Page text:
Laundry Services Used By NHS Are Struggling To Meet Demand Because Of Staff Shortages
A “perfect storm” of staff shortages, surging energy costs and supply chain problems is threatening to hamper commercial laundry services, says the body which represents them.
The Textile Services Association is warning that as they return to operating at a pre-pandemic capacity, they will not be able to fulfil their orders, with “painful” knock-on effects in a wide range of industries.
Its members process 90% of the laundry from the NHS, and have expressed fears hospital services could be affected if they are unable to meet demand as a result of high gas prices, and severe labour shortages.
The industry is struggling to fill the thousands of vacancies in laundries, and is still only operating at 70% capacity, with many businesses not having returned to normal as pandemic restrictions begin to ease.
“I think what people don't understand with textile care laundries is we only become important when we're not there,” the association’s CEO David Stevens told PoliticsHome.
Stevens worried that if laundries were not able to process large amounts of linen from hospitals, including bedding and scrubs, it could have a severe impact on NHS services.
“There would be no vaccine without laundry, food factories can't process because we do all the hygiene clothes, all the pharmaceutical uniforms," he explained.
“Every operation is full of laundered items, so you can’t do surgical clothing, you can't do scrubs, you can't do the bedding, you can't do the patients' gowns, and there's not really a hotel in the country that would really operate without laundry.
They are also struggling to find enough HGV drivers to move their linen. "Drivers are probably the biggest issue, and 20% of a laundry service is logistics," Stevens contined.
"Even if we can process the work, if we can't deliver it and pick it up, that's a big part of a laundry service.
“I wouldn't want to scaremonger around healthcare but if we can't get drivers and we can't run the laundry, we would need to reduce the service to hospitals."
Sara Gorton, head of health at the union UNISON believed shortages in clean laundry would have a "severe impact" on the delivery of care in hospitals.
“Core functions that help the NHS to run smoothly are better delivered if they’re in-house. It’s in the interests of patients and staff if the NHS has the capacity to run its own services,” she said.
Members of the Textile Services Association employ 24,000 people, but they have 4,000 vacancies. “We could not fully service the UK economy at the moment because of staff shortages," Stevens warned.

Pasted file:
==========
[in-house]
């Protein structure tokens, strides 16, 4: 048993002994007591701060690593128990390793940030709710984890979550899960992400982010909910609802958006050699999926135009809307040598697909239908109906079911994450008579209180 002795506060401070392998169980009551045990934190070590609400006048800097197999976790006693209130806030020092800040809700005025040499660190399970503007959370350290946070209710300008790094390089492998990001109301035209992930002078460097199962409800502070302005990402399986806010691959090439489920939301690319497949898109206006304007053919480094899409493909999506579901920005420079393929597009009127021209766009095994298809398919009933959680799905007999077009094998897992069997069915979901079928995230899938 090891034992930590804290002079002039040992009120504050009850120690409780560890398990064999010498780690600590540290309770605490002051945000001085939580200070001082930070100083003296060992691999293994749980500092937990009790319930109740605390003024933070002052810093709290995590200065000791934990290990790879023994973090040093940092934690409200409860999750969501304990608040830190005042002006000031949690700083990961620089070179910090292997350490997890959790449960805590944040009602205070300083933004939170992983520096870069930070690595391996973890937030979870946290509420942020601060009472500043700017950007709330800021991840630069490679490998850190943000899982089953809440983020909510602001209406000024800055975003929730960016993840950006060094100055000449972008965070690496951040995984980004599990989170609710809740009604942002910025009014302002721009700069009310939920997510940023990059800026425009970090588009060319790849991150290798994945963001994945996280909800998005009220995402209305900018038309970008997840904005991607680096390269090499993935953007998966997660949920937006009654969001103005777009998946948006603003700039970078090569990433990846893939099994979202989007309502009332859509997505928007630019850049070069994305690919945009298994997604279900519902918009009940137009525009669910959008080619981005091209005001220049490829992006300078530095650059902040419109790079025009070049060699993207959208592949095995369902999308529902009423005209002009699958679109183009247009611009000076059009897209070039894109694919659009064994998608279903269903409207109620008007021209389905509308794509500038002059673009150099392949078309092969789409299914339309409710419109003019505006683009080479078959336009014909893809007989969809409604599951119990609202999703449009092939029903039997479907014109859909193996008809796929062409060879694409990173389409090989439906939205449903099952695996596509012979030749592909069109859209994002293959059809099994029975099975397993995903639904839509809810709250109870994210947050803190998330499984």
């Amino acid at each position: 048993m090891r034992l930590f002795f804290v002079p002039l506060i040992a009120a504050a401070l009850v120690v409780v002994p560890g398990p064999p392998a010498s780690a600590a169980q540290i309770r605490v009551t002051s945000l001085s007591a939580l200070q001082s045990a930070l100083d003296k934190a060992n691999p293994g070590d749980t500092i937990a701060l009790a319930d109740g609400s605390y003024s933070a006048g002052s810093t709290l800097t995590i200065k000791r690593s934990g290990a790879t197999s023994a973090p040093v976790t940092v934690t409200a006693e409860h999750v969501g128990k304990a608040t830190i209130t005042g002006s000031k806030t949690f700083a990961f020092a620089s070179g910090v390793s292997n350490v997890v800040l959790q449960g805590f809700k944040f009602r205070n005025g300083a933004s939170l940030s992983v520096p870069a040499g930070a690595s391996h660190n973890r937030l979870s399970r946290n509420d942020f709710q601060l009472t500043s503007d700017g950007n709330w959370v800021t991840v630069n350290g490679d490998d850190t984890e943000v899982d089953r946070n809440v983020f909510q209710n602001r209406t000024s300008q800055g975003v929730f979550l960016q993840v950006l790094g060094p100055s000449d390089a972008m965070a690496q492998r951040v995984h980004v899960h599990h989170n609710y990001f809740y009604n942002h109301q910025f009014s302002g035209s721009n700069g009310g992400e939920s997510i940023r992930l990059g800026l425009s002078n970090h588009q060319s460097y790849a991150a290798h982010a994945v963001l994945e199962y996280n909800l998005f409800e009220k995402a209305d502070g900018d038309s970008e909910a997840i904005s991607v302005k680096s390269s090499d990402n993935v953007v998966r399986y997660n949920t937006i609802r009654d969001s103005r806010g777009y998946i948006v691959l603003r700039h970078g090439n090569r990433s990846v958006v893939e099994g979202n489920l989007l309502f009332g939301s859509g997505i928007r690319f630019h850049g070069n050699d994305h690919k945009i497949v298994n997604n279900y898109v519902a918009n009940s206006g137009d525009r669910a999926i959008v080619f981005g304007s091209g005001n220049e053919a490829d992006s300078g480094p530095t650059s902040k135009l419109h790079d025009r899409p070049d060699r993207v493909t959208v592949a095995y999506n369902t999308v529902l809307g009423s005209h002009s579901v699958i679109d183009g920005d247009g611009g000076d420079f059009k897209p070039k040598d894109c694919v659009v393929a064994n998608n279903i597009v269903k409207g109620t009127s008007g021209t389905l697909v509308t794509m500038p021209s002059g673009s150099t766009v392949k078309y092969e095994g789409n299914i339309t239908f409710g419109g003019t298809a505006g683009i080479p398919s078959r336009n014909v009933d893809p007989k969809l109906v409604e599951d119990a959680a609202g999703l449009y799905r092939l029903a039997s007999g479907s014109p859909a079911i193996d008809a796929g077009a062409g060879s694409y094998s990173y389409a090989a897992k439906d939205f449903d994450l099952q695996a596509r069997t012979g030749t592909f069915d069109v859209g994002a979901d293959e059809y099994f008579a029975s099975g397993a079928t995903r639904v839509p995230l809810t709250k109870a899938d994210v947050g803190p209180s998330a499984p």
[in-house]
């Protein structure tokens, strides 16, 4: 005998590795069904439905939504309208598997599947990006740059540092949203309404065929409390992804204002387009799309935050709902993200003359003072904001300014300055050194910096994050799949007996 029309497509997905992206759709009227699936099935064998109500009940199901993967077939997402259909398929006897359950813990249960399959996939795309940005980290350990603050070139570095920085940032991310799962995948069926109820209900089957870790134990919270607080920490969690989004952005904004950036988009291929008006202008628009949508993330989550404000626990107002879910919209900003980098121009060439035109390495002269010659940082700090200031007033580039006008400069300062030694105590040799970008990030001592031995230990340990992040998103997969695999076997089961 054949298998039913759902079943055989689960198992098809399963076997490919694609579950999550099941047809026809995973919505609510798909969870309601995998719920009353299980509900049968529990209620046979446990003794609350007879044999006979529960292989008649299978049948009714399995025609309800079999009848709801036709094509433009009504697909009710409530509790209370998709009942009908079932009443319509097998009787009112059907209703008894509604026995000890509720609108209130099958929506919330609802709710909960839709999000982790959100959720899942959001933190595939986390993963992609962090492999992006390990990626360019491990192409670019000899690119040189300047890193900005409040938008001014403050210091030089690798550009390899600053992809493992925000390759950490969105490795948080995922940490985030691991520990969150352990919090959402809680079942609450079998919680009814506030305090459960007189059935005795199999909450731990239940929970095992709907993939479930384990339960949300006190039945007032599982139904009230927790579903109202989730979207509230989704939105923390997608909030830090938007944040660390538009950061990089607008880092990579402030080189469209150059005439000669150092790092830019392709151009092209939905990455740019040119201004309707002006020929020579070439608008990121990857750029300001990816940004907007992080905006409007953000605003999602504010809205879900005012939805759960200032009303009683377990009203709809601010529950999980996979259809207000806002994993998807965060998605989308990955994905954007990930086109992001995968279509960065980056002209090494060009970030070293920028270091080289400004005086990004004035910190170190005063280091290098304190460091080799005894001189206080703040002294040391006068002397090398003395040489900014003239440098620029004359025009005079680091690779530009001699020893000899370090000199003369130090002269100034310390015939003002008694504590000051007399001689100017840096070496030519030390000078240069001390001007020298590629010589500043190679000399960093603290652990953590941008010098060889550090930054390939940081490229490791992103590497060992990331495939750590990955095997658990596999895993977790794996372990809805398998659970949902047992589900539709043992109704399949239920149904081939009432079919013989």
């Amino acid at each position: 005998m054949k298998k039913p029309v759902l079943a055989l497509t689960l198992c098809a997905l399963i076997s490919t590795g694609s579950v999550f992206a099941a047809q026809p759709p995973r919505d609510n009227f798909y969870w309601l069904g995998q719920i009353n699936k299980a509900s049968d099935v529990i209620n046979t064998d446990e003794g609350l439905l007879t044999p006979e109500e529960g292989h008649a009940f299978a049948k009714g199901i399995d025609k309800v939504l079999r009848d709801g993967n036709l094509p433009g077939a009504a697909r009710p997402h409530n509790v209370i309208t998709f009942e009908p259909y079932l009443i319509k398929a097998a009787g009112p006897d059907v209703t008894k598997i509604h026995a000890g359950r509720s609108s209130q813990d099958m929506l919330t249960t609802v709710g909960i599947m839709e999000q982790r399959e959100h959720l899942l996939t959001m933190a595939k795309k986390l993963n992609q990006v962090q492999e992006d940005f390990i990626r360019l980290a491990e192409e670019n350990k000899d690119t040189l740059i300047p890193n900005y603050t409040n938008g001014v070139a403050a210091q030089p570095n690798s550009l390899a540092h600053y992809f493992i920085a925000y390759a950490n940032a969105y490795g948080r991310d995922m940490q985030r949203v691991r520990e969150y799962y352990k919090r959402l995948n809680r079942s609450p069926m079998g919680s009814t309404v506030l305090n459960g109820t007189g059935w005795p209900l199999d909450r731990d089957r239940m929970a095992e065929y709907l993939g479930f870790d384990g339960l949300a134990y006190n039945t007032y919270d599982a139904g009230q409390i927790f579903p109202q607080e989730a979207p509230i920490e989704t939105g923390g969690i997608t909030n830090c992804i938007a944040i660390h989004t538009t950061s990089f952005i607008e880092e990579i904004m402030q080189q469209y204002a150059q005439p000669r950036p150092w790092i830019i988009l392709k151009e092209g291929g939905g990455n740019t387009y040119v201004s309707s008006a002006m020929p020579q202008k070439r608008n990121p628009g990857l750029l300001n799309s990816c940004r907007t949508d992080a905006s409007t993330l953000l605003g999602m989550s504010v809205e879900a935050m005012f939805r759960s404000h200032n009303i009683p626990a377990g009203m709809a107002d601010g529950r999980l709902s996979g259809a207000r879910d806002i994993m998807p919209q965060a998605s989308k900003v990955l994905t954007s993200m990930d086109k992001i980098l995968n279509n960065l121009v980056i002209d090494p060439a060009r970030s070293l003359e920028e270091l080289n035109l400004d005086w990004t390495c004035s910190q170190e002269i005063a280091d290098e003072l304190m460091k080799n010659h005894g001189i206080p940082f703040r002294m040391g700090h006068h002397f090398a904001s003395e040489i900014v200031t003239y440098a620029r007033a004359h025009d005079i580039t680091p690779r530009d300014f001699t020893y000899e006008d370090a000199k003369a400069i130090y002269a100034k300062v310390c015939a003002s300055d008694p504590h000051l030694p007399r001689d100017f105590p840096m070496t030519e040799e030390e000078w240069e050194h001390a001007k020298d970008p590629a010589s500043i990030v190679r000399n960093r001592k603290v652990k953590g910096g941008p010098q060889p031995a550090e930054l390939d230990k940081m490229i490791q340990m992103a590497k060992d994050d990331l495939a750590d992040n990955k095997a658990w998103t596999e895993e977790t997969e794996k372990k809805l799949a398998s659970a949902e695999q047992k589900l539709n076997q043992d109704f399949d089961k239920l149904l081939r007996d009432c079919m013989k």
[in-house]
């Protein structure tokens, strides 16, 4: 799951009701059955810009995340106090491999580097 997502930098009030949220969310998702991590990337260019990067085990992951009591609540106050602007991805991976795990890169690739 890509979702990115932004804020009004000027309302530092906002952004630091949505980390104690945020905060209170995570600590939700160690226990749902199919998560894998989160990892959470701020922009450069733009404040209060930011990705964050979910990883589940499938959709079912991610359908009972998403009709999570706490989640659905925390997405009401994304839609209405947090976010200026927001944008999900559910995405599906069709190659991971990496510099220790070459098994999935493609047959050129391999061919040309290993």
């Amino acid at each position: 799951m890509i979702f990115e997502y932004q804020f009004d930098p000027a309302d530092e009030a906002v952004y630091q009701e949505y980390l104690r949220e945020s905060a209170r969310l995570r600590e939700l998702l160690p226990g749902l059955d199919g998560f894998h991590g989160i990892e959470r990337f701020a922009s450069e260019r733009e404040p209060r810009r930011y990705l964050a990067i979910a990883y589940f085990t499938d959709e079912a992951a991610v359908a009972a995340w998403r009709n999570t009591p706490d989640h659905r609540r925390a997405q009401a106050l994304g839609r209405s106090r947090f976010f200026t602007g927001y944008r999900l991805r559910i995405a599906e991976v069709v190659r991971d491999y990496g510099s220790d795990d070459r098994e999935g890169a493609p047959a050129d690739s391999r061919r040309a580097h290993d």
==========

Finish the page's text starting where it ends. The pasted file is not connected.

“So on a full recovery, it won't happen, it can't happen. And part of that will be because laundries haven't got the support we need, we can't generate what we need.”
A return to normality at bars, restaurants and hotels will inevitably lead to greater demand for laundry services, but Stevens worried the sector simply wouldn't be able to take on more work.
"With hospitality we may not be able to service the demand and they may have to put laundry saving models in play like you don't change the bed linen as often," he continued.
Stevens said some hotels can't sell all their rooms at the moment because they haven't got laundry.
“Which is crazy – just when you need to be picking up”, he said. “These laundries have had a nightmare and we need all the revenue we can get but we just can't produce.
“We’ve got some laundries operating at 70% capacity, and we couldn't go above that because of staffing, so we can't recover as we want to otherwise we're going to let our customers down.”Tony Sophoclides from UK Hospitality told PoliticsHome this is one of many shortage and supply chain problems hampering the sector from recovering.
“Bed and table linen plays an important role in many hospitality formats and there’s only a certain extent to which venues can innovate without harming the customer experience,” he said.
There is also concern some smaller laundries may be forced to close because of rising energy costs. One firm in London saw their gas bill go from £7,000 a week to £27,000 because they've come to the end of the contract. This in turn puts more strain on the larger companies.
A government spokesperson said: “Ministers and officials continue to engage constructively with industry to further understand and to help mitigate the impacts of high global gas prices.
“Our priority is to ensure costs are managed and supplies of energy are maintained.”
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